Monarchical Brazil was not a conservative paradise

Seems to me that there is a strong tendency between contemporary Brazilian conservatives to consider the Brazilian Empire (1822-1889) a golden age in Brazilian history. Many Brazilian conservatives are now defending the monarchy as an ideal form of government for Brazil.

As someone said, “the more we change, the more we remain the same.” Brazil became independent from Portugal in 1822. The independence was officially proclaimed by Dom Pedro I, son of Dom João VI, the king of Portugal. I think that maybe Brazilians are so acquainted with this fact that they don’t realize how crazy it is: the prince of Portugal declared the independence of Brazil! That didn’t happen because Dom Pedro fought with his father. By all accounts, father and son enjoyed the best relationship possible. Dom Pedro declared Brazil’s independence because if he didn’t, someone else would.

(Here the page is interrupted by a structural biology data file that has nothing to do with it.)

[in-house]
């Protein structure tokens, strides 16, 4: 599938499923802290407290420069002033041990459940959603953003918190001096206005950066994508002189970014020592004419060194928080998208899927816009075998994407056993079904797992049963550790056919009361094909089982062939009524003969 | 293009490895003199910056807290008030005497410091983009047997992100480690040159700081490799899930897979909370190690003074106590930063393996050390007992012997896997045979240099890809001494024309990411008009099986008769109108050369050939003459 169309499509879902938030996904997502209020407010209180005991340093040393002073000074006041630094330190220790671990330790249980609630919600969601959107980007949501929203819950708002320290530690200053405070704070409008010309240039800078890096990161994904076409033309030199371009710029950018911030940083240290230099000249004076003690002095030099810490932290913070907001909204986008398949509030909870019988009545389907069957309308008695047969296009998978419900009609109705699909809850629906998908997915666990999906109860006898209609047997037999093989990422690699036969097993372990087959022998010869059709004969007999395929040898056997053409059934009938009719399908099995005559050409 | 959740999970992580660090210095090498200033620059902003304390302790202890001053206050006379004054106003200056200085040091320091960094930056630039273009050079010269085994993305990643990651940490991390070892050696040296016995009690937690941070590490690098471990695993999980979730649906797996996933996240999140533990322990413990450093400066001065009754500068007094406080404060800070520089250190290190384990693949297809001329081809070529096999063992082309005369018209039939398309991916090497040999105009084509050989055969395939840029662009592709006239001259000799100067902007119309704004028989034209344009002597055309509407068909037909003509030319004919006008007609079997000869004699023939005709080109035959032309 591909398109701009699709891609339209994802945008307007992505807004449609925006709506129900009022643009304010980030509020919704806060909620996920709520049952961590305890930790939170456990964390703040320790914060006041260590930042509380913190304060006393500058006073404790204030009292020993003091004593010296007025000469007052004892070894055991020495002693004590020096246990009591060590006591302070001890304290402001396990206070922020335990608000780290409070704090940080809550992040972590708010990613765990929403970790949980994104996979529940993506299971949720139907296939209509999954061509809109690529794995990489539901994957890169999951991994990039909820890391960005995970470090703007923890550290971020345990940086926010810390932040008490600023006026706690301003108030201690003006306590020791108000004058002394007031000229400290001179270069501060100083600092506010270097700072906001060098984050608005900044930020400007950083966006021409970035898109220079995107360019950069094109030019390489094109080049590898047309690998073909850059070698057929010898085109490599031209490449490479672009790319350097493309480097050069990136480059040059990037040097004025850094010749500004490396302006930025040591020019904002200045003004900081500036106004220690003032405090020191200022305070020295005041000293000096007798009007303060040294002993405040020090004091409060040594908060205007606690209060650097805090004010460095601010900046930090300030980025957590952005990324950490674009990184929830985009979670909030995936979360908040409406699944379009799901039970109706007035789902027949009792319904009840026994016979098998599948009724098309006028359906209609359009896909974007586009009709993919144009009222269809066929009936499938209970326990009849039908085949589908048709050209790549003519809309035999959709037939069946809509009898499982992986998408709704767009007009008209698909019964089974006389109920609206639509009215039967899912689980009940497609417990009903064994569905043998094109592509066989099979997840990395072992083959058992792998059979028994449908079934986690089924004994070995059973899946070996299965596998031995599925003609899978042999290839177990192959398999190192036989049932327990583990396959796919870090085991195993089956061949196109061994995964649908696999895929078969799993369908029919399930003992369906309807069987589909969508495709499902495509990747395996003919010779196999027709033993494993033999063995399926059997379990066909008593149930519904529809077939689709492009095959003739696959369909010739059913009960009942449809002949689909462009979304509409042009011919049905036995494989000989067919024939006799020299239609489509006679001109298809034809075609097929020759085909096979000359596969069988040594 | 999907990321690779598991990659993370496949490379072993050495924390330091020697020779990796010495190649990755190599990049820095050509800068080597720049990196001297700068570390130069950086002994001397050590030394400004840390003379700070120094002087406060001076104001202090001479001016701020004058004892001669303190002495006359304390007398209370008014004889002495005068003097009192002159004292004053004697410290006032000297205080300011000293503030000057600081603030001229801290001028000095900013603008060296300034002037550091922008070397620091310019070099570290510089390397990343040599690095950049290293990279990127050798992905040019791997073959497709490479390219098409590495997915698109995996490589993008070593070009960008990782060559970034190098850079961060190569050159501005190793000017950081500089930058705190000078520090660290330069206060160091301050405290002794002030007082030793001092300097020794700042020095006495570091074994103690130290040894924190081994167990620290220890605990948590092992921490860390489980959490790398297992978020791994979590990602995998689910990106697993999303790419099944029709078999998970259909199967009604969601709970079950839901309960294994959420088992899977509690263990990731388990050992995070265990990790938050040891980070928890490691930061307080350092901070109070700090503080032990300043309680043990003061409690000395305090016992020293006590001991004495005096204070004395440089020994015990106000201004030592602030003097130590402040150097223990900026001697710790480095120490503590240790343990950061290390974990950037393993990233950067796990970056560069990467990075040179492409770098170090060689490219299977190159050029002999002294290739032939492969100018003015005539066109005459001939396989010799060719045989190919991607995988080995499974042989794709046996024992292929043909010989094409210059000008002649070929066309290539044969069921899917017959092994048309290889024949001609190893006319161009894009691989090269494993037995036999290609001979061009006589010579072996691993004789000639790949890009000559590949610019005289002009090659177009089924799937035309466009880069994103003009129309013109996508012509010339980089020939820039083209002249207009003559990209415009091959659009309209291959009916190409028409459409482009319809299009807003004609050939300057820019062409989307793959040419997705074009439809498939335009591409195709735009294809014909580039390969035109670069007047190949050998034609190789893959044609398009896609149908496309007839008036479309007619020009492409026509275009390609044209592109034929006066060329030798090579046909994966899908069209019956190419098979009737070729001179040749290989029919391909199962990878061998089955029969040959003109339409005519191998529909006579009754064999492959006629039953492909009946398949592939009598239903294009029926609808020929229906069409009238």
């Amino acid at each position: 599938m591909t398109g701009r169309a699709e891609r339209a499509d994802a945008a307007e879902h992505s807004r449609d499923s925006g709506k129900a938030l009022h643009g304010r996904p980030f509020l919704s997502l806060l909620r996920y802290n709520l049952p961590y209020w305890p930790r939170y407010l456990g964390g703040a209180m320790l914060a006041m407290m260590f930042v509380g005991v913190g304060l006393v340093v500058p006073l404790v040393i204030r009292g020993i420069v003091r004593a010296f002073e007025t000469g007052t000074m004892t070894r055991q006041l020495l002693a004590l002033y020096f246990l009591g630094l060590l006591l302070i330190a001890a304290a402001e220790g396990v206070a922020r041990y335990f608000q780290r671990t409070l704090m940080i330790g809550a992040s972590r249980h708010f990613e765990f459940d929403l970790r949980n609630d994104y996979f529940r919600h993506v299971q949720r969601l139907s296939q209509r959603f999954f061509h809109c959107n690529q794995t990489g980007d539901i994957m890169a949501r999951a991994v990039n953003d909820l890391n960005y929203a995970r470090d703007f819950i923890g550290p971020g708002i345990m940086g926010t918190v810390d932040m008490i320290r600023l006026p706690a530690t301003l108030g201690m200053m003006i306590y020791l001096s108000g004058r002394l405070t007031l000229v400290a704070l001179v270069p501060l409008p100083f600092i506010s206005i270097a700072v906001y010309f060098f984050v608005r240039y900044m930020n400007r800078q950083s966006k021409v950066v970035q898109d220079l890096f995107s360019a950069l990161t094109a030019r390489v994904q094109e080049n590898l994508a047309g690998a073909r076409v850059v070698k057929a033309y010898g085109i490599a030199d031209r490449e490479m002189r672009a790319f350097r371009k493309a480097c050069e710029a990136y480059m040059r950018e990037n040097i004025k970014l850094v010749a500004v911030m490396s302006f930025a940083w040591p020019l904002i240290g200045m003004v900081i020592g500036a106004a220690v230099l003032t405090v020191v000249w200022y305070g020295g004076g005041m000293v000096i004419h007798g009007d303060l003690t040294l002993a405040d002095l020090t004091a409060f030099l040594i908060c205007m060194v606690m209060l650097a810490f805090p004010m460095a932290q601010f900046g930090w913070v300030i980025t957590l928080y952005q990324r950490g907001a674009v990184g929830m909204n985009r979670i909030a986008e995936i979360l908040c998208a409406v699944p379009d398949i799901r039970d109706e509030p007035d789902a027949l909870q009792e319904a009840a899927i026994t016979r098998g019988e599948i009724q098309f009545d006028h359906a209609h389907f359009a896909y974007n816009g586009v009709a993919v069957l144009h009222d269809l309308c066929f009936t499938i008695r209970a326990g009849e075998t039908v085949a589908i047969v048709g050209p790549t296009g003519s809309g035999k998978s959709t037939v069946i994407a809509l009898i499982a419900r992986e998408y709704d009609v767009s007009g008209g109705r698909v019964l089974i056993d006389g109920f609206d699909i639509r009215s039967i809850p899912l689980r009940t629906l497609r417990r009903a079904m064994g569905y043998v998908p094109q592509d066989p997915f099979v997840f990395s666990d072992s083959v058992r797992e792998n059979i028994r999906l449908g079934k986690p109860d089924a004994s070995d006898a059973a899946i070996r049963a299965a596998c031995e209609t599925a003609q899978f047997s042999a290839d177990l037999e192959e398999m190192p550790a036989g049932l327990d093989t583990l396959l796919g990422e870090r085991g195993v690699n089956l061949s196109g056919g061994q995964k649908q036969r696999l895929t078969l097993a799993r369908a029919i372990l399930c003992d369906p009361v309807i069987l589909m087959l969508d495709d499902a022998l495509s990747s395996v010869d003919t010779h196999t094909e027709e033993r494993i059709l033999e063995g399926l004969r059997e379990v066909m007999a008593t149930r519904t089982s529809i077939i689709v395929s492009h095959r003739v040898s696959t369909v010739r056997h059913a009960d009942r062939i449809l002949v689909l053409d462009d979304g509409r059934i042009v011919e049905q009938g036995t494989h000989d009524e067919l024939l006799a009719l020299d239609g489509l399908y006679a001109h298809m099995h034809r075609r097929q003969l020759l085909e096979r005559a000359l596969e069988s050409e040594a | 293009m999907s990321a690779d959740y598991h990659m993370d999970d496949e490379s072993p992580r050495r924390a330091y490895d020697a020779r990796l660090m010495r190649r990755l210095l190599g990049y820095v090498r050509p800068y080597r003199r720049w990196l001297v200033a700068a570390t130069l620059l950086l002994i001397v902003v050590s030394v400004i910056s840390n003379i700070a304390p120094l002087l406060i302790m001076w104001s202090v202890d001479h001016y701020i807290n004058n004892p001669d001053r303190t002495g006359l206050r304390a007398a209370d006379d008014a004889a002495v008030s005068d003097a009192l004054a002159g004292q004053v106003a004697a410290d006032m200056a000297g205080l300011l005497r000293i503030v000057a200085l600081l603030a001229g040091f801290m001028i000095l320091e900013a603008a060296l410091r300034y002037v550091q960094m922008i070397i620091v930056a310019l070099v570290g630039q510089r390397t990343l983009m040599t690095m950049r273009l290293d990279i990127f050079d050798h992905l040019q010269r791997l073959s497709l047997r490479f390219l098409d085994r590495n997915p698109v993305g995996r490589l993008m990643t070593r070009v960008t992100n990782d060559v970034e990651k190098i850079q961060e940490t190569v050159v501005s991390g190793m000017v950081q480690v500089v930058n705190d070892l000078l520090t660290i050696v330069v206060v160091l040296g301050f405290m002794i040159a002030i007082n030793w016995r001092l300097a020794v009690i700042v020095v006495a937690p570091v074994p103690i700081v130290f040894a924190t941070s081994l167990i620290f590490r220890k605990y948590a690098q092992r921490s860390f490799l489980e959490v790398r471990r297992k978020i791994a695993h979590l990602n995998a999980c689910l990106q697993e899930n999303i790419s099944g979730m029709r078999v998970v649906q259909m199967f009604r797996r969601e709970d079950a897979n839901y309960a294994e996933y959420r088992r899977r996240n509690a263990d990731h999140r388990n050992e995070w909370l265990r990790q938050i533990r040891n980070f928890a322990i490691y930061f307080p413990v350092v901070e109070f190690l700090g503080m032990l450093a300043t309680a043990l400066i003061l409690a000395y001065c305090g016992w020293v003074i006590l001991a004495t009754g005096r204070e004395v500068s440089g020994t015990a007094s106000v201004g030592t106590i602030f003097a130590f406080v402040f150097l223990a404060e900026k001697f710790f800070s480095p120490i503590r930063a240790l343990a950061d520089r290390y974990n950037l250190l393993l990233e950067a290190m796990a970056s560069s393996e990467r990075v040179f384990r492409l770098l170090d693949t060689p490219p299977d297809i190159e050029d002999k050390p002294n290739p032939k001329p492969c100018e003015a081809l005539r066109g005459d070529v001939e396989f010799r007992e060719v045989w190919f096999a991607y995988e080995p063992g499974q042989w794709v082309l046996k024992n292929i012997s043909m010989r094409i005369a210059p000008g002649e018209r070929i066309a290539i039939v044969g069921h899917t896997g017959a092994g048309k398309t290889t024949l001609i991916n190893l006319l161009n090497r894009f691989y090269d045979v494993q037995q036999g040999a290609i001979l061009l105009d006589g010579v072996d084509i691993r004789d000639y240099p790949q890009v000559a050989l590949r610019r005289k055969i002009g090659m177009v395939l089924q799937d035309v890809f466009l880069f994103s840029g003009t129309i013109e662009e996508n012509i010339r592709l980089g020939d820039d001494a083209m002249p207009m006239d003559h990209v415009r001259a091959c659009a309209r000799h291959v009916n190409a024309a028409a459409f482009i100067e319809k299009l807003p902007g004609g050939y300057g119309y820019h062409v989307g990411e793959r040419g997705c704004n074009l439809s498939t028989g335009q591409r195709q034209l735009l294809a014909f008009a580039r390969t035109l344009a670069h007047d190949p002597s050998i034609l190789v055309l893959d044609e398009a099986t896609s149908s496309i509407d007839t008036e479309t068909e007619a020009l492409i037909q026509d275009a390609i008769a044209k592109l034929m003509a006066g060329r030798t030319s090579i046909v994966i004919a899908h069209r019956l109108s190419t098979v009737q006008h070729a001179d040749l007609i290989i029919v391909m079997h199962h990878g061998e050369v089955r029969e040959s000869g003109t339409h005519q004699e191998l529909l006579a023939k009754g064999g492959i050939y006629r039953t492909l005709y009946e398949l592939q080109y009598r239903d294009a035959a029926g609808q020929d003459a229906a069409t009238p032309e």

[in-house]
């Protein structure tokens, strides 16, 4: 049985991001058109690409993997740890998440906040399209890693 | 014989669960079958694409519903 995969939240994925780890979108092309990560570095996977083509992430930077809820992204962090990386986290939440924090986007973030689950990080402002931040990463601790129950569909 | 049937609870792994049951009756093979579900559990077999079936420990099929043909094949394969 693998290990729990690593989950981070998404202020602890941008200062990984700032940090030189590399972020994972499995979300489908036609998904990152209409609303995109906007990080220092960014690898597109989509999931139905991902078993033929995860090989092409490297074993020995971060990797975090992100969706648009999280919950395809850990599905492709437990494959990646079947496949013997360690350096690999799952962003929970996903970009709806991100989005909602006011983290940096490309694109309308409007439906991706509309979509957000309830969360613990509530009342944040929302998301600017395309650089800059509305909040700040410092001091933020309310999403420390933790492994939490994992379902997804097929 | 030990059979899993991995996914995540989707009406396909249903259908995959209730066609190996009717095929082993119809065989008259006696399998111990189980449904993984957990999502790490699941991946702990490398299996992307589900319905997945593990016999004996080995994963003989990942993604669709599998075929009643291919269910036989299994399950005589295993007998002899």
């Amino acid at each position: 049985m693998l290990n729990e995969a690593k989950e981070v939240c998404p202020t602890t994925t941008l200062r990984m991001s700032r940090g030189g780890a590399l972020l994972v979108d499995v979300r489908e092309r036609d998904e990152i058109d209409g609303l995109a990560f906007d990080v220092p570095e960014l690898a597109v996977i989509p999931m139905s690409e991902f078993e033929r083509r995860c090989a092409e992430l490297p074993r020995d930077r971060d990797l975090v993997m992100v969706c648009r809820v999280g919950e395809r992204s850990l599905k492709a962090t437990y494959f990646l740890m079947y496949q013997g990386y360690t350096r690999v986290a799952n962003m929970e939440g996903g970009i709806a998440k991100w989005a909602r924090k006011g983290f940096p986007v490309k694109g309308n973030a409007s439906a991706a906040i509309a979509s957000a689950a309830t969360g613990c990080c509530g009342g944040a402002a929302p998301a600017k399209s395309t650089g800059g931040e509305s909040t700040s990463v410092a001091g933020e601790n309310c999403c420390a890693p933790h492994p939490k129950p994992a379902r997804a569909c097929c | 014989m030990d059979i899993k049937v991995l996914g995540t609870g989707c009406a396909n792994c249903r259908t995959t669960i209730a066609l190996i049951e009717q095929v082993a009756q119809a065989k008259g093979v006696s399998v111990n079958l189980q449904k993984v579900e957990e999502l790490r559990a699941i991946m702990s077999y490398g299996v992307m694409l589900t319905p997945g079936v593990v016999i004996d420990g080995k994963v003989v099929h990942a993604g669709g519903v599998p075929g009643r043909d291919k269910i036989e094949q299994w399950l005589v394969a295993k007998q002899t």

Dom Pedro’s independence was just one among many others. Tiradentes tried to proclaim the independence of [at least part of] Brazil in 1789, basically 30 years before Dom Pedro! And this is just one example! Tiradentes independence was not successful because it was averted by Portugal. Dom Pedro’s independence was successful because he was Portugal (ok, he wasn’t Portugal, but he was part of it)!

The fact that Brazil’s independence was proclaimed by a Portuguese monarch gives a very special meaning to what means to be conservative in Brazil. Today, in the US, one may call himself a conservative because he defends the ideas of Thomas Jefferson. But in his day Thomas Jefferson was a radical! A rebel who revolted against the British monarchy. Dom Pedro was not exactly a rebel. He wanted, to a great degree, to maintain things just the way they were. Certainly, many of his supporters were afraid of a more radical independence movement. To say the least, Brazil’s independence was a compromise between radicals and conservatives.

Brazilian monarchy avoided many reforms, inspired by classical liberalism, that were happening in other places. To give just one example (in my personal view, the most glaring), Brazil was the last country in the Western Hemisphere to abolish slavery (in 1888). I don’t blame Dom Pedro I for this. I also don’t blame his son, Dom Pedro II, who ended up being emperor for the majority of the monarchical period (1840-1889). But the fact is that the monarchy maintained many of the privileges inherited from Portugal, and avoided reforms that Anglo-American conservatives would support.